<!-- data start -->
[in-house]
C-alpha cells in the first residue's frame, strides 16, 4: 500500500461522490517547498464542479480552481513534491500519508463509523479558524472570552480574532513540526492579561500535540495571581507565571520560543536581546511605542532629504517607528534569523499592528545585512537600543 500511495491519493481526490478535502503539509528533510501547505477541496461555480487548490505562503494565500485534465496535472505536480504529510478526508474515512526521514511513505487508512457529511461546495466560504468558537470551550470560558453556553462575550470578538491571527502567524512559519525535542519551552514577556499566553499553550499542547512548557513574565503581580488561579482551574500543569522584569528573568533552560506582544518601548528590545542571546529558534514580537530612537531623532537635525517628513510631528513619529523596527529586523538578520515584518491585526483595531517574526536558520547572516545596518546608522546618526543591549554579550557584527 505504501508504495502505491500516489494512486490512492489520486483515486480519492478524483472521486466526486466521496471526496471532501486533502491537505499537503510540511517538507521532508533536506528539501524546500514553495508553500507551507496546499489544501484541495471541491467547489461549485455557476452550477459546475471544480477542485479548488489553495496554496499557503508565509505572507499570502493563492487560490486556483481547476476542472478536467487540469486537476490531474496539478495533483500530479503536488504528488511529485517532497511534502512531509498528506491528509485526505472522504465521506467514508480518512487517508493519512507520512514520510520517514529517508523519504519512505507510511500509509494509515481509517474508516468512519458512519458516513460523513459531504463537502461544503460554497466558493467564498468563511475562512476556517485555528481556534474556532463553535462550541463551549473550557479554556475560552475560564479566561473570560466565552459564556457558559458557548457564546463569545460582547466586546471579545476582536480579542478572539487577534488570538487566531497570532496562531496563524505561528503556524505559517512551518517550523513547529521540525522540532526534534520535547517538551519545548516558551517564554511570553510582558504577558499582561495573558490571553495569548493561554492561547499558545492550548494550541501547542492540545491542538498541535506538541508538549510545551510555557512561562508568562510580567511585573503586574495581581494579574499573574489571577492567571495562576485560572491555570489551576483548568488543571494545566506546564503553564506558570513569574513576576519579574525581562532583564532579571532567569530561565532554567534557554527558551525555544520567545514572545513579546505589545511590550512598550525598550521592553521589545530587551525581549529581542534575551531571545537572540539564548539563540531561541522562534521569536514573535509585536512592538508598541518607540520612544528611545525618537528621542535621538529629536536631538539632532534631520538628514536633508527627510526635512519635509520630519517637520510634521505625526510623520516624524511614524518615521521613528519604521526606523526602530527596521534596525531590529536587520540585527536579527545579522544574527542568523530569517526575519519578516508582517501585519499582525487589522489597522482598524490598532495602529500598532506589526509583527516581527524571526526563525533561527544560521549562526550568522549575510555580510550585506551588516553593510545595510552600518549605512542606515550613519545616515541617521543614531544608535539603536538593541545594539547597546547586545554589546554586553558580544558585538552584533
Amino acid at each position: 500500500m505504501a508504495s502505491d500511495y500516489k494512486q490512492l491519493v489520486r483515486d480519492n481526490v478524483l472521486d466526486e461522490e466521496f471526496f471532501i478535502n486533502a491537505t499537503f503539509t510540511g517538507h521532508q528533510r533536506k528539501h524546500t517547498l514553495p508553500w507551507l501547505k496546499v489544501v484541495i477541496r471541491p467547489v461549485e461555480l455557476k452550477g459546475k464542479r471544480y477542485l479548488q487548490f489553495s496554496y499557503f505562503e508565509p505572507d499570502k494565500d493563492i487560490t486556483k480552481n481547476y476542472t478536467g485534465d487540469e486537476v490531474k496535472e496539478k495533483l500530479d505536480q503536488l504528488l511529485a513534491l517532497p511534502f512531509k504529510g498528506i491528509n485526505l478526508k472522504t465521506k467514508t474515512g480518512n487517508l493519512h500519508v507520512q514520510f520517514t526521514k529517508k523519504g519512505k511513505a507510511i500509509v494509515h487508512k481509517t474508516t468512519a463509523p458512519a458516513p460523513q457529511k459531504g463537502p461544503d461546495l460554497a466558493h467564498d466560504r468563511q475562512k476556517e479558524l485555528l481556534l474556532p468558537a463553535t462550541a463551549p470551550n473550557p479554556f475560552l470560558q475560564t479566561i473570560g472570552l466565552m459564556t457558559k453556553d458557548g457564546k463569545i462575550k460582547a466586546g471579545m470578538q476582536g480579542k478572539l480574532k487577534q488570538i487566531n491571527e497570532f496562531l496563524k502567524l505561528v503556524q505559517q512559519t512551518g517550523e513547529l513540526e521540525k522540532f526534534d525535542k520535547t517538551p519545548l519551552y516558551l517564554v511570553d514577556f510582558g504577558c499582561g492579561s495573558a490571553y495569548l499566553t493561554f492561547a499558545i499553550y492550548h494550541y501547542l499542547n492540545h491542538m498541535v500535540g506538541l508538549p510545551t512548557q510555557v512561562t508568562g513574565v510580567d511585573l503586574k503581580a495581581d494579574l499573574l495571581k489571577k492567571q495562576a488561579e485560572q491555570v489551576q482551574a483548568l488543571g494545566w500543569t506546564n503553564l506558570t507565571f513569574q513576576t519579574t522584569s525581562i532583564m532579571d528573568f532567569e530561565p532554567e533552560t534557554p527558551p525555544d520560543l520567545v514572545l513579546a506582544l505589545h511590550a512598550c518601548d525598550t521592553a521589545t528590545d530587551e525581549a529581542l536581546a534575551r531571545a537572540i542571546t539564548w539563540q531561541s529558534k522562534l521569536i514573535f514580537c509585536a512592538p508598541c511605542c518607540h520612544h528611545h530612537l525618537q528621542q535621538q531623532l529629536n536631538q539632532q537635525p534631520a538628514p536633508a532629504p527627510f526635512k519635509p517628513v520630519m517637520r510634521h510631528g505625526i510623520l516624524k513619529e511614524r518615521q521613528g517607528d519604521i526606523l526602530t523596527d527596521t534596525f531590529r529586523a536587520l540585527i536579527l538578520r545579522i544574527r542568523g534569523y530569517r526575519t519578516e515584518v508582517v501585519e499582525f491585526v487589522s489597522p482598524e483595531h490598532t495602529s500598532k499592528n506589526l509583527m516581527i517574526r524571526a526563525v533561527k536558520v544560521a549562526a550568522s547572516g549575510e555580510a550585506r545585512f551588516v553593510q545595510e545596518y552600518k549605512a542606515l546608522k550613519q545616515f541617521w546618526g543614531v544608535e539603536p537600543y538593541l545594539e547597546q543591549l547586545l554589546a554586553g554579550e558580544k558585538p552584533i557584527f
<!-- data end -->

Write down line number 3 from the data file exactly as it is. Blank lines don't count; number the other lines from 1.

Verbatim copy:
Amino acid at each position: 500500500m505504501a508504495s502505491d500511495y500516489k494512486q490512492l491519493v489520486r483515486d480519492n481526490v478524483l472521486d466526486e461522490e466521496f471526496f471532501i478535502n486533502a491537505t499537503f503539509t510540511g517538507h521532508q528533510r533536506k528539501h524546500t517547498l514553495p508553500w507551507l501547505k496546499v489544501v484541495i477541496r471541491p467547489v461549485e461555480l455557476k452550477g459546475k464542479r471544480y477542485l479548488q487548490f489553495s496554496y499557503f505562503e508565509p505572507d499570502k494565500d493563492i487560490t486556483k480552481n481547476y476542472t478536467g485534465d487540469e486537476v490531474k496535472e496539478k495533483l500530479d505536480q503536488l504528488l511529485a513534491l517532497p511534502f512531509k504529510g498528506i491528509n485526505l478526508k472522504t465521506k467514508t474515512g480518512n487517508l493519512h500519508v507520512q514520510f520517514t526521514k529517508k523519504g519512505k511513505a507510511i500509509v494509515h487508512k481509517t474508516t468512519a463509523p458512519a458516513p460523513q457529511k459531504g463537502p461544503d461546495l460554497a466558493h467564498d466560504r468563511q475562512k476556517e479558524l485555528l481556534l474556532p468558537a463553535t462550541a463551549p470551550n473550557p479554556f475560552l470560558q475560564t479566561i473570560g472570552l466565552m459564556t457558559k453556553d458557548g457564546k463569545i462575550k460582547a466586546g471579545m470578538q476582536g480579542k478572539l480574532k487577534q488570538i487566531n491571527e497570532f496562531l496563524k502567524l505561528v503556524q505559517q512559519t512551518g517550523e513547529l513540526e521540525k522540532f526534534d525535542k520535547t517538551p519545548l519551552y516558551l517564554v511570553d514577556f510582558g504577558c499582561g492579561s495573558a490571553y495569548l499566553t493561554f492561547a499558545i499553550y492550548h494550541y501547542l499542547n492540545h491542538m498541535v500535540g506538541l508538549p510545551t512548557q510555557v512561562t508568562g513574565v510580567d511585573l503586574k503581580a495581581d494579574l499573574l495571581k489571577k492567571q495562576a488561579e485560572q491555570v489551576q482551574a483548568l488543571g494545566w500543569t506546564n503553564l506558570t507565571f513569574q513576576t519579574t522584569s525581562i532583564m532579571d528573568f532567569e530561565p532554567e533552560t534557554p527558551p525555544d520560543l520567545v514572545l513579546a506582544l505589545h511590550a512598550c518601548d525598550t521592553a521589545t528590545d530587551e525581549a529581542l536581546a534575551r531571545a537572540i542571546t539564548w539563540q531561541s529558534k522562534l521569536i514573535f514580537c509585536a512592538p508598541c511605542c518607540h520612544h528611545h530612537l525618537q528621542q535621538q531623532l529629536n536631538q539632532q537635525p534631520a538628514p536633508a532629504p527627510f526635512k519635509p517628513v520630519m517637520r510634521h510631528g505625526i510623520l516624524k513619529e511614524r518615521q521613528g517607528d519604521i526606523l526602530t523596527d527596521t534596525f531590529r529586523a536587520l540585527i536579527l538578520r545579522i544574527r542568523g534569523y530569517r526575519t519578516e515584518v508582517v501585519e499582525f491585526v487589522s489597522p482598524e483595531h490598532t495602529s500598532k499592528n506589526l509583527m516581527i517574526r524571526a526563525v533561527k536558520v544560521a549562526a550568522s547572516g549575510e555580510a550585506r545585512f551588516v553593510q545595510e545596518y552600518k549605512a542606515l546608522k550613519q545616515f541617521w546618526g543614531v544608535e539603536p537600543y538593541l545594539e547597546q543591549l547586545l554589546a554586553g554579550e558580544k558585538p552584533i557584527f